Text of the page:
I WAS NEVER THE PERSON to take offense in the name of good taste. Rather, I enjoyed the idea of a world where experiences rose and fell on their own merits.
There are those days though. Those days when even the most jaded intellect can be stirred. This was me not too long ago in a parking lot in Estonia. This was me holding our youngest daughter as we got out of our car and saw a poster for a bicycle shop.
Six, sun-bronzed ladies in string bikinis, each one in a row, each straddling a bicycle on a beach. The bicycle wheels, yellow, matched the color of their neon swimwear. Their round buttocks stood at attention above the seats, bringing to mind the delicious baked color of hot cross buns straight from the oven.
I see these kinds of sexy signs all the time. Once, when I was standing outside of Seppälä admiring the Finnish models in the storefront advertisements, our eldest daughter asked me how I felt about the smiling women in lingerie. “It does make me feel good, when I see them,” I admitted. “Like a breath of fresh air.”
But this advertisement bothered me. Was it ridiculous with its bikes and bikinis? Its taut hindquarters roasting in the sun like hams? Something about the scene troubled me. I think it was this: I have reached the point where I feel responsible for the world.
I understood that somewhere, some men devised this poster. Sex sells, they thought. It makes you look. I imagined the photo shoot, how the director set it up, told them what to do. “Okay, everybody has their string bikini on now? Good. You over there, could you tighten your butt muscles just a little bit? No, a bit tighter. Clench, clench, beautiful! Hey, could you spray their butts with some oil? We need shiny butts. Shiny. Terrific. Action!”
Then I wondered how could I ever justify such a grotesque image to Maria, a four-year-old girl with bangs who likes ponies and rainbows, whose face I turned quickly away from those shiny buttocks for fear that she might ask me some strange questions. But I couldn’t justify it. Not for the sale of more bicycles. Not for the sale of more anything.
I am still not offended. But I am disappointed in my fellow man. So much of the discussion over these uncomfortable experiences is dominated by women. It is women, we are told, who are most offended. It is women therefore, we are told, who must speak out. I am part of a Facebook group called Virginia Woolf Sind Ei Karda, where I read women’s opinions, and sometimes see that men have shared their thoughts, too, in a context set by women.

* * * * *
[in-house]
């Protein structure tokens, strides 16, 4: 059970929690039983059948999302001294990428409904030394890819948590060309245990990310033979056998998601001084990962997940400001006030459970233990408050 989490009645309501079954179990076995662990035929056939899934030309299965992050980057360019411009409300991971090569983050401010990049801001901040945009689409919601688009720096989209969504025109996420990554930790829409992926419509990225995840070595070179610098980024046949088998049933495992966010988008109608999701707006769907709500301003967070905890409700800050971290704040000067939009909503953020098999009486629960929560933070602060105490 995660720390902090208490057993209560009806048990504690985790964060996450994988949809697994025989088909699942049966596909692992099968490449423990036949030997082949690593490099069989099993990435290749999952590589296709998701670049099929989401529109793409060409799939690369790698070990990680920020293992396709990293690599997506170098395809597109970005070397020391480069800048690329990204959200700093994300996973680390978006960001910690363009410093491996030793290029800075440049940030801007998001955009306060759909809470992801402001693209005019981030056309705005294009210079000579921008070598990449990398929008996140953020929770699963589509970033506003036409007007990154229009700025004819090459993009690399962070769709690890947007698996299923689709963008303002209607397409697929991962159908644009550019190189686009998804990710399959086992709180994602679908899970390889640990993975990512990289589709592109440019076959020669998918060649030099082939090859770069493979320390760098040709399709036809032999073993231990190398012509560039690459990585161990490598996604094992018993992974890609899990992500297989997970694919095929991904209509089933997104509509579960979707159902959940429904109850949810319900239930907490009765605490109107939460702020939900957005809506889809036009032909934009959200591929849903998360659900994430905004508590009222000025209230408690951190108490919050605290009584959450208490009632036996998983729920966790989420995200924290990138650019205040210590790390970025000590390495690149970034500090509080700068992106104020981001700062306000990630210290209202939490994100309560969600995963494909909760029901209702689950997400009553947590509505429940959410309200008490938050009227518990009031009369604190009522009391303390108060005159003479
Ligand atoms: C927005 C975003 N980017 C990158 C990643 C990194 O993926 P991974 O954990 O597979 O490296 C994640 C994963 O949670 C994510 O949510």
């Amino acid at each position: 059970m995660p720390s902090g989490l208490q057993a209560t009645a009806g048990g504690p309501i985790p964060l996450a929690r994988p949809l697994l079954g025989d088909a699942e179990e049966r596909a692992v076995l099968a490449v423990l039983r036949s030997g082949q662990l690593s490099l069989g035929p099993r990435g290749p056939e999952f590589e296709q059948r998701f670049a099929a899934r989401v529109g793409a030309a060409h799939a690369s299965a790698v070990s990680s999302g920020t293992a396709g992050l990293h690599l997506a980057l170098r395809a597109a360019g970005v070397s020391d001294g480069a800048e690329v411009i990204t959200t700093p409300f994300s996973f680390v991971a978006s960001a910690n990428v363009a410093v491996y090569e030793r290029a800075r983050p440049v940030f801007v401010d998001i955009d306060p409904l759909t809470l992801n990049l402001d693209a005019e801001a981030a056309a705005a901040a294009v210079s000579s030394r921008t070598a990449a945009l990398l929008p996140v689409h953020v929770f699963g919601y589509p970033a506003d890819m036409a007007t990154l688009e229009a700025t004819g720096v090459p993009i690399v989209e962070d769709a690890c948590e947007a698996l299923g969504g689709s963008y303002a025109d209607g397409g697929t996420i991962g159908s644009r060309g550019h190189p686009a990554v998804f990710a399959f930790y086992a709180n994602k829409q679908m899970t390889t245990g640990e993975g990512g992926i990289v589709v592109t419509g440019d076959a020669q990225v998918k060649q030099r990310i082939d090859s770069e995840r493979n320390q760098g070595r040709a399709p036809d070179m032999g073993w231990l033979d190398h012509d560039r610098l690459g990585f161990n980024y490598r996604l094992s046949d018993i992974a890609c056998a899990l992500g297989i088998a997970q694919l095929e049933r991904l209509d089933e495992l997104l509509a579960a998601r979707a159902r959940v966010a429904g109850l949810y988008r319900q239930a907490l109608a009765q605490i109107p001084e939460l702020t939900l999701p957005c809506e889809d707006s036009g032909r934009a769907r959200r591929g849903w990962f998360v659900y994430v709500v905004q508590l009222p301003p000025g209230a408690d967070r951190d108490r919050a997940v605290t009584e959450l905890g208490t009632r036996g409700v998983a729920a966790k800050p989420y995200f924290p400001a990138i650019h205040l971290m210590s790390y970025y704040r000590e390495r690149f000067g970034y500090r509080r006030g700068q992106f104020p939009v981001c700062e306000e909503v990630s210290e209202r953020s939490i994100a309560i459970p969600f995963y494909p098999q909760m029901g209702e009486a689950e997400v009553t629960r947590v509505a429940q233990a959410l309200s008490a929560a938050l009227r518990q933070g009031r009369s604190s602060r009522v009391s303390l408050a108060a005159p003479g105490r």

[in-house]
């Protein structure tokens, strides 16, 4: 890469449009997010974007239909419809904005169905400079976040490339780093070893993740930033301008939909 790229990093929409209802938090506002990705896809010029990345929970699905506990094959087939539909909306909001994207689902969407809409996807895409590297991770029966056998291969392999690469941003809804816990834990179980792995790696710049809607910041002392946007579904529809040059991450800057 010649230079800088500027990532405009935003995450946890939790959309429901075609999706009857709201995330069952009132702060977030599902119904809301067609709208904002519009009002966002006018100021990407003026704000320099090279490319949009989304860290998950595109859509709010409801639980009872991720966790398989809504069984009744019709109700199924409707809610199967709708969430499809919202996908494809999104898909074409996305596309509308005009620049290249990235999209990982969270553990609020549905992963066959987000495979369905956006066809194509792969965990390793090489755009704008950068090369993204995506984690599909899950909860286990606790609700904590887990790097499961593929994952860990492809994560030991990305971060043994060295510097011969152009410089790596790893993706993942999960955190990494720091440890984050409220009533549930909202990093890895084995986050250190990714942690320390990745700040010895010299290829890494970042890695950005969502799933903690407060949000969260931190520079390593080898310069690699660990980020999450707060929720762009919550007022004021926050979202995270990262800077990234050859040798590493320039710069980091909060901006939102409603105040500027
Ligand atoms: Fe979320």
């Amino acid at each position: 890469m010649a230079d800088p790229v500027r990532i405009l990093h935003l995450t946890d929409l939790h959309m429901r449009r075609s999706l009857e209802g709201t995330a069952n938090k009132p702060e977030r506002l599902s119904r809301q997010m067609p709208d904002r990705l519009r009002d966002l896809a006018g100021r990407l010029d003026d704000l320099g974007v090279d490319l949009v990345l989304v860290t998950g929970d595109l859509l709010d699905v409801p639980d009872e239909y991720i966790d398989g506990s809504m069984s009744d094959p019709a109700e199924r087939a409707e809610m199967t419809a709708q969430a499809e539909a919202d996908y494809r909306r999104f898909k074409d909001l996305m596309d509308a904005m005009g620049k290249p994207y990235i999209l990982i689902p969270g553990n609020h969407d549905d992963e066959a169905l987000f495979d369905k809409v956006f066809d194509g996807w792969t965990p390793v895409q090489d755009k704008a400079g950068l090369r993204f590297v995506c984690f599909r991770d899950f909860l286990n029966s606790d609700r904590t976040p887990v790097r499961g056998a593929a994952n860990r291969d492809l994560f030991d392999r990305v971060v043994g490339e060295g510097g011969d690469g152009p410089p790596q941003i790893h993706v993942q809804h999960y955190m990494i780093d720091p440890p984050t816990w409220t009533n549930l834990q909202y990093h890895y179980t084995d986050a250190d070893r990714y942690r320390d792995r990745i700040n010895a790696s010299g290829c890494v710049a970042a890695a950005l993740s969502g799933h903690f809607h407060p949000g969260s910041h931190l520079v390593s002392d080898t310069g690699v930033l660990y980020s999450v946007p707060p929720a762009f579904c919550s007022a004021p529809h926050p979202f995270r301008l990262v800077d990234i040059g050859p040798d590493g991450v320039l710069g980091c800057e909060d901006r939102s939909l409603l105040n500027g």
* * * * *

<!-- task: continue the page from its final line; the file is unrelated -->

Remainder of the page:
But where are the men? We are the target market, are we not? We are supposed to see those butts and spend thousands on new bikes. Are we really so cowardly that not a soul will stand up and tell the world for once and for all that we are really not so stupid?
In the end, I took my daughter into another shop, and my moment of distress soon passed. That advertisement did make me worry about her future, though, and all the other things she might see. I couldn’t shake the feeling of being responsible for it either, knowing that all of it had supposedly been created for me.
I HAVE MET Marina Kaljurand, I have met Hillary Clinton, I have crossed paths with Siim Kallas outside the foreign ministry on Iceland Square (and had someone whisper in my ear, ‘Do you know who that is?’) and remember very well as a boy going to visit Trump Tower in Manhattan, so that we could take in this cathedral of 1980s greed and excess. For me, this presidential election is — unlike any before it, either in America or Estonia — very, very personal.
The people running for president are not so much candidates as they are like family members. Your kooky uncle. Your obstinate cousin. You look down the table at a holiday — maybe Fourth of July for Americans, maybe Jaanipäev for Estonians — and realize that, ‘Oh, no, we really must choose one of them to represent the entire country again.’ And not just for a day, but for a decade.
One might be excused for suffering from indigestion.